Modern processors are being pushed to perform faster than ever before – and with this comes increases in heat and power consumption. To manage this, many chip manufacturers allow frequency and voltage to be adjusted as and when needed – known as ‘undervolting’ or ‘overvolting’. This is done through privileged software interfaces, such as a “model-specific register” in Intel Core processors.
An international team of researchers from the University of Birmingham’s School of Computer Science along with researchers from imec-DistriNet (KU Leuven) and Graz University of Technology has been investigating how these interfaces can be exploited in Intel Core processors to undermine the system’s security in a project called Plundervolt.
Results released today and accepted to IEEE Security & Privacy 2020, show how the team was able to corrupt the integrity of Intel SGX on Intel Core processors by controlling the voltage when executing enclave computations – a method used to shield sensitive computations for example from malware. This means that even Intel SGX’s memory encryption and authentication technology cannot protect against Plundervolt.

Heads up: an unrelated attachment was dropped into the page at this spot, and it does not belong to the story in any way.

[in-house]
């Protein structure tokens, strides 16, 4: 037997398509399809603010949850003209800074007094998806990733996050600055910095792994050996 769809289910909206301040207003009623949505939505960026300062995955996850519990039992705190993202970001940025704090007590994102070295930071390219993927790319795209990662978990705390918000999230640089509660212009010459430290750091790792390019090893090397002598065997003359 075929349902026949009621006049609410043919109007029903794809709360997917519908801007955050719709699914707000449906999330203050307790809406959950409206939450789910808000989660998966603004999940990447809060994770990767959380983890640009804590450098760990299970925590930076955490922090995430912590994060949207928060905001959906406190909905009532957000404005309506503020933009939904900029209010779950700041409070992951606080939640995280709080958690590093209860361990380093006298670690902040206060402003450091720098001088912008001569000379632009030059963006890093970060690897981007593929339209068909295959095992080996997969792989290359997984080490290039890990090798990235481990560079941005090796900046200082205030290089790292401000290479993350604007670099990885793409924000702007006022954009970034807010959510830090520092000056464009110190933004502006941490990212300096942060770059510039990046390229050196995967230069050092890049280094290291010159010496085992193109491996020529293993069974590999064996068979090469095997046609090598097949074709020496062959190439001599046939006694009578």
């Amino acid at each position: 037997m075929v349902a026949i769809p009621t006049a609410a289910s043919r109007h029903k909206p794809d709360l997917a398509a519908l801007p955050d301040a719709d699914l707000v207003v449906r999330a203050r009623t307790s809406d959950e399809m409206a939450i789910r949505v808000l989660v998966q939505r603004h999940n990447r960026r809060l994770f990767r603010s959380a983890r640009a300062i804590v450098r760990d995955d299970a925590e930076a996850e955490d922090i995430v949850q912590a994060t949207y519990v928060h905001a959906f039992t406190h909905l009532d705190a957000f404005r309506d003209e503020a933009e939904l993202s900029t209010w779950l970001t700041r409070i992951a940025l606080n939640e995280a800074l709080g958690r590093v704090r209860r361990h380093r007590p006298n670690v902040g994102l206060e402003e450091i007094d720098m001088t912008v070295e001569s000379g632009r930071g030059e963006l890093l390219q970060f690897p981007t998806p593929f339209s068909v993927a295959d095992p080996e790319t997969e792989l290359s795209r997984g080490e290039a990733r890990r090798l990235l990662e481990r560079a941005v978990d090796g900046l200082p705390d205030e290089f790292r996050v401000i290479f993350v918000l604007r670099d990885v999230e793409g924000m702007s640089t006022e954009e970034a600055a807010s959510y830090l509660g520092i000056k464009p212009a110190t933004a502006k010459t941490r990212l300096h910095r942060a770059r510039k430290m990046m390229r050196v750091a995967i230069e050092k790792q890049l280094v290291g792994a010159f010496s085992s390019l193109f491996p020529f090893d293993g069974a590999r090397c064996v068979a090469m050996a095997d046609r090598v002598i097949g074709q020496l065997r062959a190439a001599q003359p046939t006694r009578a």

Intel has already responded to the security threat by supplying a microcode update to mitigate Plundervolt. The vulnerability has a CVSS base score of 7.9. high under CVE-2019-11157.
- Vulnerable processors are Intel 6th, 7th, 8th, 9th and 10th Generation Core Processors, Intel Xeon E3 v5 & v6, and Intel Xeon E-2100 & E-2200 families
- Intel Advisory and Patches (INTEL-SA-00289)
- For more videos of the exploitation and FAQs, head over to https://plundervolt.com/
- Plundervolt white paper – Plundervolt: Software-based Fault Injection Attacks against Intel SGX
David Oswald, Senior Lecturer in Computer Security at the University of Birmingham, says: “To our knowledge, the weakness we’ve uncovered will only affect the security of SGX enclaves. Intel responded swiftly to the threat and users can protect their SGX enclaves by downloading Intel’s update.”
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